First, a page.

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In GDP race, the Greater Bay Area could overtake UK and France by 2035

By Kelvin Lau and Ding Shuang | China Daily | Updated: 2019-08-05 10:24
The skyline of Hong Kong, China pictured by night. [Photo/IC]

Policy support key

Such high expectations for the GBA are well justified. Collectively, the GBA had a GDP of $1.64 trillion in 2018, putting it ahead of South Korea ($1.62 trillion) which ranked 12th in the world.

Even assuming a conservative average nominal annual growth rate of 7 percent, the GBA's GDP could surpass that of the UK and France by around 2035, making it the sixth largest after Germany.

In reality, however, the GBA needs a comprehensive plan and strong policy backing to achieve its full potential, for which it would require freer flow of capital, goods, people and information, better integration of different legal systems, and functional specialization via well-defined roles and priorities, among many other things.

The promotion of innovation, collaboration and the acceleration of infrastructural connectivity are seen as key means to achieving such goals.

Infrastructural connectivity is the key to preventing a mega city cluster from collapsing under its own weight, and takes a long time to build. Such essential infrastructure projects are well underway in the GBA.

Financial services could be among the earlier movers, benefiting from the collective experience of the authorities and industry players in driving renminbi internationalization for the past decade.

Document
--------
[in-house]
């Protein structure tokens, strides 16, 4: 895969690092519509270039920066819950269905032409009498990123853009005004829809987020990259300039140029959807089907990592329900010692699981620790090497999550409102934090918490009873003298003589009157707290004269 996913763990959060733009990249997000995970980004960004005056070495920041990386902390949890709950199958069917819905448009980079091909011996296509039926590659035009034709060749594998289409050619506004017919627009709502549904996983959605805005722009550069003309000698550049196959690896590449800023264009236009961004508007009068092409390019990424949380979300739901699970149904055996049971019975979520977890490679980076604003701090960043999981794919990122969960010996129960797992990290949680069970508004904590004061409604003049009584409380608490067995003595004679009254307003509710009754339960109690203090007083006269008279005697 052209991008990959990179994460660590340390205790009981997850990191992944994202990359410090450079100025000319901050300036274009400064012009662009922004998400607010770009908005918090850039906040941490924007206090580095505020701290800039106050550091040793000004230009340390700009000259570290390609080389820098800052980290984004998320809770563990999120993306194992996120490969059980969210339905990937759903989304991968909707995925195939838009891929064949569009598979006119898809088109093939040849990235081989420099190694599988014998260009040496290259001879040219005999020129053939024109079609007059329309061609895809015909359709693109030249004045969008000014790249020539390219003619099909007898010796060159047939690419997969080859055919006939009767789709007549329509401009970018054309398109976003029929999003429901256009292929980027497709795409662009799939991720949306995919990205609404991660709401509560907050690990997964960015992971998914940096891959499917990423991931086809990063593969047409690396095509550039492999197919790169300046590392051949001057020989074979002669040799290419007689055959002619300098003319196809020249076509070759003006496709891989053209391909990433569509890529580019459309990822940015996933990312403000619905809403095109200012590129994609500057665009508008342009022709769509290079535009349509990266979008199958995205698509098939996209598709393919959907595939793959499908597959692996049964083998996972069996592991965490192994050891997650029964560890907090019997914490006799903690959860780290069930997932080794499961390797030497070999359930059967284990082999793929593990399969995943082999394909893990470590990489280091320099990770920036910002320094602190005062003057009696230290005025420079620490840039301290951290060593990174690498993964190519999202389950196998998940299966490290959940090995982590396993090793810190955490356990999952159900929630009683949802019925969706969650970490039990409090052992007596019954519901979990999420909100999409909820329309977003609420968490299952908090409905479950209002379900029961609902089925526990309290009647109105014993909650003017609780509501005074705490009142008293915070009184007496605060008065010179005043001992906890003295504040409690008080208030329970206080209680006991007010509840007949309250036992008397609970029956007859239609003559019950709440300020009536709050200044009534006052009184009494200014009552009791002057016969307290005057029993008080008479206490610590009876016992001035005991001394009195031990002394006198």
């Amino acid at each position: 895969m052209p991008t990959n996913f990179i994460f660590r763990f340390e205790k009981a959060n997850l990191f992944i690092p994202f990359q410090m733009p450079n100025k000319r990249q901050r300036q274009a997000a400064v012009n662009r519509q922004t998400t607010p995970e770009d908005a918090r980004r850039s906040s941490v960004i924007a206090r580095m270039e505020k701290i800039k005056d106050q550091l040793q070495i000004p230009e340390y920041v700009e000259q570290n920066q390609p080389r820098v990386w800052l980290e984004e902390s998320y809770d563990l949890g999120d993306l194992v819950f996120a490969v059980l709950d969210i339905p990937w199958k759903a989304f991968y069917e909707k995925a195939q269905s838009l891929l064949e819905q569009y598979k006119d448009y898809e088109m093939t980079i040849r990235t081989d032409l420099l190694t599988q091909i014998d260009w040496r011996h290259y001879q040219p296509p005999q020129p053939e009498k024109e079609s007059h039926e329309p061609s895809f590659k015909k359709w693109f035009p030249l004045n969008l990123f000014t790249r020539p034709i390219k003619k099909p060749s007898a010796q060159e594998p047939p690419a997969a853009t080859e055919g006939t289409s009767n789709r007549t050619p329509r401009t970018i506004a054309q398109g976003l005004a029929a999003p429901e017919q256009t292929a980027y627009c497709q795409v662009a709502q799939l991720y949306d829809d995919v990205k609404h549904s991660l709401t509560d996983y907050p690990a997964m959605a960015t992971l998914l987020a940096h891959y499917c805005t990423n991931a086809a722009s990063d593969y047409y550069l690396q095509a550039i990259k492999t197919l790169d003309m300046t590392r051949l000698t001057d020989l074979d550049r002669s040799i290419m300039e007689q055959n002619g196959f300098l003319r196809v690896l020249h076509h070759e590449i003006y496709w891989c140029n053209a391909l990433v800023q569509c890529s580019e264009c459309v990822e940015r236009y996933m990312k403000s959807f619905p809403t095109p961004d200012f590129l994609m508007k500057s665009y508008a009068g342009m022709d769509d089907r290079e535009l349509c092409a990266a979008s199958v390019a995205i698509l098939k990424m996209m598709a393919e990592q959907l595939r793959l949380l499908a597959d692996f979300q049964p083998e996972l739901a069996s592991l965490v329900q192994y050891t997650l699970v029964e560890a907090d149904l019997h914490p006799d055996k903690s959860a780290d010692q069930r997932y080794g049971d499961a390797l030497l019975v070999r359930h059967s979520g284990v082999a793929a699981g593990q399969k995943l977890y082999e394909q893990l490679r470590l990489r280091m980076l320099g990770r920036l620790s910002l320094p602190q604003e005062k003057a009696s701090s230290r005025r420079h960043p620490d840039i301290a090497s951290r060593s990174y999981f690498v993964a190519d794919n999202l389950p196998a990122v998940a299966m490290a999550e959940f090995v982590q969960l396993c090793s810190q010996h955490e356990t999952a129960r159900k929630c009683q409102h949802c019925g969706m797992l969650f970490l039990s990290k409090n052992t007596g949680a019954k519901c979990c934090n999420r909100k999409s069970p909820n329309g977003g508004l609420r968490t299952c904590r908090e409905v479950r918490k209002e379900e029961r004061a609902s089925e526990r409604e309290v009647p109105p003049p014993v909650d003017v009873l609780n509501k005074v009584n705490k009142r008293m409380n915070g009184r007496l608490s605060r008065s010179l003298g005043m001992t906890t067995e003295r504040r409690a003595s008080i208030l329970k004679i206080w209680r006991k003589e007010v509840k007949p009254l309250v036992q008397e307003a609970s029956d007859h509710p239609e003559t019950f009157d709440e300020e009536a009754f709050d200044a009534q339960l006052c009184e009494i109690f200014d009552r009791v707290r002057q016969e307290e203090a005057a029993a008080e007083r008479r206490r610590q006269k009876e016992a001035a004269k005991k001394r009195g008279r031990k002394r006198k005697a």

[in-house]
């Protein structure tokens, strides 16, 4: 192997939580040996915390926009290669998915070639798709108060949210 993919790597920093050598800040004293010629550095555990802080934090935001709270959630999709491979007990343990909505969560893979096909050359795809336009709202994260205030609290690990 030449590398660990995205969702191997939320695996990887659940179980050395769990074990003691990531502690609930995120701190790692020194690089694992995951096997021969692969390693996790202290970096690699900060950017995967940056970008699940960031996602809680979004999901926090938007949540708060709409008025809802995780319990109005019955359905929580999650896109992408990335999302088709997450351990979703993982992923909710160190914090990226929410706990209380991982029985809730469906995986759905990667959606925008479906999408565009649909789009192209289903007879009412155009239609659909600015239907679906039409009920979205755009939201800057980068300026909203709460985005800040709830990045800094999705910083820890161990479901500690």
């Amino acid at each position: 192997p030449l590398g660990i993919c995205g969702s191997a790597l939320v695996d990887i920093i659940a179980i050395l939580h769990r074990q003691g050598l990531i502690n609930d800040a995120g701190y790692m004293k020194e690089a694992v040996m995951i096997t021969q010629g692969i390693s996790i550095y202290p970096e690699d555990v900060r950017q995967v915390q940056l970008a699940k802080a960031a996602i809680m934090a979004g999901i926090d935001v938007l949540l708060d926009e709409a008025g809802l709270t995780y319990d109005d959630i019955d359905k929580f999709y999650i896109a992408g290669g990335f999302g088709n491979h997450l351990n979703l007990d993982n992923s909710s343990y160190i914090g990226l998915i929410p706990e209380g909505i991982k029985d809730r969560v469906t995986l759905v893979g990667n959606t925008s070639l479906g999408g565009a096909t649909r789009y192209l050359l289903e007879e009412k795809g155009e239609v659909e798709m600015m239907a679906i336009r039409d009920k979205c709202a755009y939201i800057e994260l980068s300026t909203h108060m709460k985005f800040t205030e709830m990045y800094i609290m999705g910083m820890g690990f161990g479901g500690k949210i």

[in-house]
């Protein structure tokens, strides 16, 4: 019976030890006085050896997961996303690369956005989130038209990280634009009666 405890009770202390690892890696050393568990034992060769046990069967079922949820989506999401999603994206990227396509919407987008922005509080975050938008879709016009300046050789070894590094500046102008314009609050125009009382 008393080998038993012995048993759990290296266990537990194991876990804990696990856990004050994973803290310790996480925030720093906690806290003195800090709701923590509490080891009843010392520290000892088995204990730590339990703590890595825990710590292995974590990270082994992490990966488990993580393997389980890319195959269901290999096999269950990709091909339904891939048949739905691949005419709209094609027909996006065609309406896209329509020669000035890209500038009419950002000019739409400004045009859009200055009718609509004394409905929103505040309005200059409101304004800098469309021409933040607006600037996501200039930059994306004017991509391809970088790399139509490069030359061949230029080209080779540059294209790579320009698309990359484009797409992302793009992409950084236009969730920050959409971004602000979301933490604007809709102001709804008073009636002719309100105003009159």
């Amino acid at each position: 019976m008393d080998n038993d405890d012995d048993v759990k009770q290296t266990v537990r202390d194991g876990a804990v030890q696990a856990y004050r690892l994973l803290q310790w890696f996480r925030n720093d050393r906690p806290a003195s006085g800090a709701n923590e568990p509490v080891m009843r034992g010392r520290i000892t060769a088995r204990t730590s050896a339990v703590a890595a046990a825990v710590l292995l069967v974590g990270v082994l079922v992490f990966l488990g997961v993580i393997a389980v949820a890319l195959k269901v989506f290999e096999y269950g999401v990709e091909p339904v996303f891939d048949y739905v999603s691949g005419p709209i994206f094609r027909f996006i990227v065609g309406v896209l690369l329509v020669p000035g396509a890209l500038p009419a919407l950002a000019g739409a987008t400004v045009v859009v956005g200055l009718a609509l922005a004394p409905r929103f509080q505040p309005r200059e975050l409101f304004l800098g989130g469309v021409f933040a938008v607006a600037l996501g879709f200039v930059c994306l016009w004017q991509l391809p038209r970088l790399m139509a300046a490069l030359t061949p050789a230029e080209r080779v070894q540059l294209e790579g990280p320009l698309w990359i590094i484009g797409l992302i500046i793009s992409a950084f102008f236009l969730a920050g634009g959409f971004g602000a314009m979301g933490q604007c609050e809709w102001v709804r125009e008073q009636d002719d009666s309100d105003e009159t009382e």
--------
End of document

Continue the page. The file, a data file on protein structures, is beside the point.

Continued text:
In comparison, other aspirations such as modernizing manufacturing, building a shared big data center, establishing education and talent hubs, and developing a cultured metropolitan economy are likely to progress more gradually, but should interest corporates and inventors for years to come. This especially includes policies that favor specific industries, promote cross-border mobility or widen mutual market access.

Superb principle

Unlike other existing bay areas or metropolitan cities, the GBA needs to integrate multiple legal and social systems to become a true city cluster. It is therefore critical that the plan places considerable focus on overcoming physical, social and regulatory boundaries to promote freer cross-border flows of people, goods, services, capital and information, while preserving the "one country, two systems" principle.

Much of the GBA's synergies stem from Hong Kong and Macao's continued ability to be economically open and market-oriented, and the strength of their institutions and rule of law.

We note the following challenges for the GBA to improve connectivity and boost cross-boundary mobility: simplifying immigration and customs clearance, relaxing capital account controls, aligning financial regulations, improving data access and sharing, aligning policies on IP protection and data privacy, mutual recognition of professional qualifications, setting environmental and food safety standards, and the cross-border dovetailing of social-security and public services.

Much progress has been made on regional integration in the past 10-15 years through the Pearl River Delta's development, on the back of China's conscious policy push, which was mainly to facilitate the opening of the mainland's economy and financial markets.

However, much more remains to be done in developing cross-border connectivity across all forms of factors of production, implying that policy coordination and implementation are likely to become more difficult, going forward. As such, the Outline Development Plan of the GBA takes a more long-term rather than short-term view.

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